By Ilan Azbel, CEO, Autochartist.
I would say that I’m a pretty confident public speaker; of course I’m not a professional, but put me on a stage in front of a few hundred people and I’ll be happy to speak for hours. I love sharing knowledge, especially in my field of expertise.
So when I was invited to give my first webinar (this was many years ago, of course), I thought that my public speaking confidence would translate directly into the virtual stage. Boy was I ever wrong! The best way I can describe what it’s like presenting a webinar is: imagine getting on stage in front of hundreds of people, blindfolded, with a noise-cancelling headset. Now start speaking! The lack of feedback is simply overwhelming.
When I stand in front of a live audience I get energized by the audience’s energy – the noises, the smiles, the laughs, the moans, the body language; all of it stimulates my brain and makes me give 120%. But in a webinar I get nothing back. It took me at least half a dozen webinars to start getting accustomed to the lack of external stimuli. What makes things worse is that I was constantly uncertain of whether anybody can actually hear me. It took me even longer to trust that the technology is really transmitting my voice to the listeners.
Over the years I’ve developed some tricks that have helped me overcome this lack of audience feedback.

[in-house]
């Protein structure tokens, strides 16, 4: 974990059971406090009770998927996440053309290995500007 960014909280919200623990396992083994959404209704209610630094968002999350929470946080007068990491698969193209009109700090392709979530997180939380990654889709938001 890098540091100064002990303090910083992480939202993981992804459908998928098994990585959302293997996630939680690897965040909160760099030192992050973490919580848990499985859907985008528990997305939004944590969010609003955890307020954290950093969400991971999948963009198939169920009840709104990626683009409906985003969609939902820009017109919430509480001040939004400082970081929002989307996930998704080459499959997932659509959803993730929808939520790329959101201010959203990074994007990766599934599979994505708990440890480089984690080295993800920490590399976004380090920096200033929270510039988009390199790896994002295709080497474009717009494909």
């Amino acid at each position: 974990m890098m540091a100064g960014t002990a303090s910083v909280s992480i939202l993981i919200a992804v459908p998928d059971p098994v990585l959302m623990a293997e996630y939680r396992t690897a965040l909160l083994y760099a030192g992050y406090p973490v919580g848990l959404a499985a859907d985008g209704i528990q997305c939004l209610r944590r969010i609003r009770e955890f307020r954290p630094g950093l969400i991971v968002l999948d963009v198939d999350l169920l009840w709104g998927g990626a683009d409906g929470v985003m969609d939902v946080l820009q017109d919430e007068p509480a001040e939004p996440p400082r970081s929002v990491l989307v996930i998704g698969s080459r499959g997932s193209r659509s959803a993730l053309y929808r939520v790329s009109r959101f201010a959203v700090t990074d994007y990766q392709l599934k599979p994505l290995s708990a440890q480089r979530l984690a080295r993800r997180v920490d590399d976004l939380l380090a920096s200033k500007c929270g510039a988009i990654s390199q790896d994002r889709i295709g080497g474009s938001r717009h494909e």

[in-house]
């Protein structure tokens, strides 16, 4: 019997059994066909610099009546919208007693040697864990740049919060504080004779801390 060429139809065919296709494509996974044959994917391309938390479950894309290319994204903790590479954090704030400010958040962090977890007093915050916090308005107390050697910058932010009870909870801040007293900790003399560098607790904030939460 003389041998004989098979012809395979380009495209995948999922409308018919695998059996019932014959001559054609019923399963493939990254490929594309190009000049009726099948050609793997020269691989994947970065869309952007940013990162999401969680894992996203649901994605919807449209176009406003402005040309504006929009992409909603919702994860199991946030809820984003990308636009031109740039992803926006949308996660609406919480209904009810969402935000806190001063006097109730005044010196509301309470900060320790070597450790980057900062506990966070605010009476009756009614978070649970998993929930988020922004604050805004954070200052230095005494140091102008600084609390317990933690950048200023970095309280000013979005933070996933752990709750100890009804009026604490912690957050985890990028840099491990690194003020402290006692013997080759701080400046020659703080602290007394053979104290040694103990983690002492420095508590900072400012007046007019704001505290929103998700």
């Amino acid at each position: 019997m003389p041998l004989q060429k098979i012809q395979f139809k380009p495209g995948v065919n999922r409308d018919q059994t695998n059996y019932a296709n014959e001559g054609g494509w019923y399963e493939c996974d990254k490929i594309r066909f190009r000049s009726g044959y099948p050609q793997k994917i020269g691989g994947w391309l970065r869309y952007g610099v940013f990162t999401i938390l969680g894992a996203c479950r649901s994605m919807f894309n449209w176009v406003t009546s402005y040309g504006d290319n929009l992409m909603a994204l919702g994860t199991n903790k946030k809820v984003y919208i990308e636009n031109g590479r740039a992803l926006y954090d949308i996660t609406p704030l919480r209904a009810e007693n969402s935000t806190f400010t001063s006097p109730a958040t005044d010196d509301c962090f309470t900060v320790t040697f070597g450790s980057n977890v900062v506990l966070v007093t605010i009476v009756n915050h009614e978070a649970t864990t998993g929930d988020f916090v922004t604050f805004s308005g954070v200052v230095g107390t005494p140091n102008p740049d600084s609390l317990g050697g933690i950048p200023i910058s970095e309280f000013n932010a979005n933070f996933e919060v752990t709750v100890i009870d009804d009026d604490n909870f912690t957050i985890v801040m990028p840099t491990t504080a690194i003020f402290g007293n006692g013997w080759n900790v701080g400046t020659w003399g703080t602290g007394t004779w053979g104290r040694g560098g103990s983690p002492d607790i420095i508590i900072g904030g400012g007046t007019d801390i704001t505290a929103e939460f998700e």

Maybe some of my tricks will help you:
- I almost always turn on my webcam. In fact, I only turn it off if I have a lack of bandwidth, or the webinar host explicitly requests I turn it off. I find that simply knowing that people can see me keeps me attentive to what I am saying, my posture, my hand gestures. It keeps my “physical presence” lively and dynamic.
- I keep my webinars down to 30 minutes. I know that after 30 minutes my audience will be getting bored, so instead of wondering who’s listening I just cut it down in length so I can rest assured that most of my audience is attentive.
- Having a colleague join you in the webinar room helps in a multitude of ways – you can check that the technology works and your audience can hear you and see you. I also found that having a friendly attendee is akin to having a little safety blanket with you. Not sure why it makes me feel this way, but it does! Fuzzy and warm.
- Speak an audience member’s first name when reading questions – I found that when I speak people’s names it makes them more human to me. I know that sounds weird but saying something like “Mary just asked a great question……” makes my brain know for certain that I’m speaking to a live audience. I think it also makes the question more real to the rest of the audience to know that it’s not some pre-prepared staged question.
- Have a list of devices you need to silence before the webinar starts. Believe me when I tell you that there is nothing worse than having your mother phone you in the middle of a webinar! I have a sticky note on the side of my monitor with the devices I mute before a webinar. This is my list: Cell Phone, Email, Calendar, Slack, Upwork, Skype, Zoom, Hangouts, Whatsapp.I always run through this list before EVERY webinar; no exceptions.
No matter how much I prepare and how much webinar experience I have, sometimes strange things do happen – once I even had a fire alarm go off in my building. You would be surprised how understanding an audience can be. The funny thing is that when stuff goes wrong and people sympathize is when I subconsciously realize that there are real people sitting somewhere in that black void we call “the webinar room”.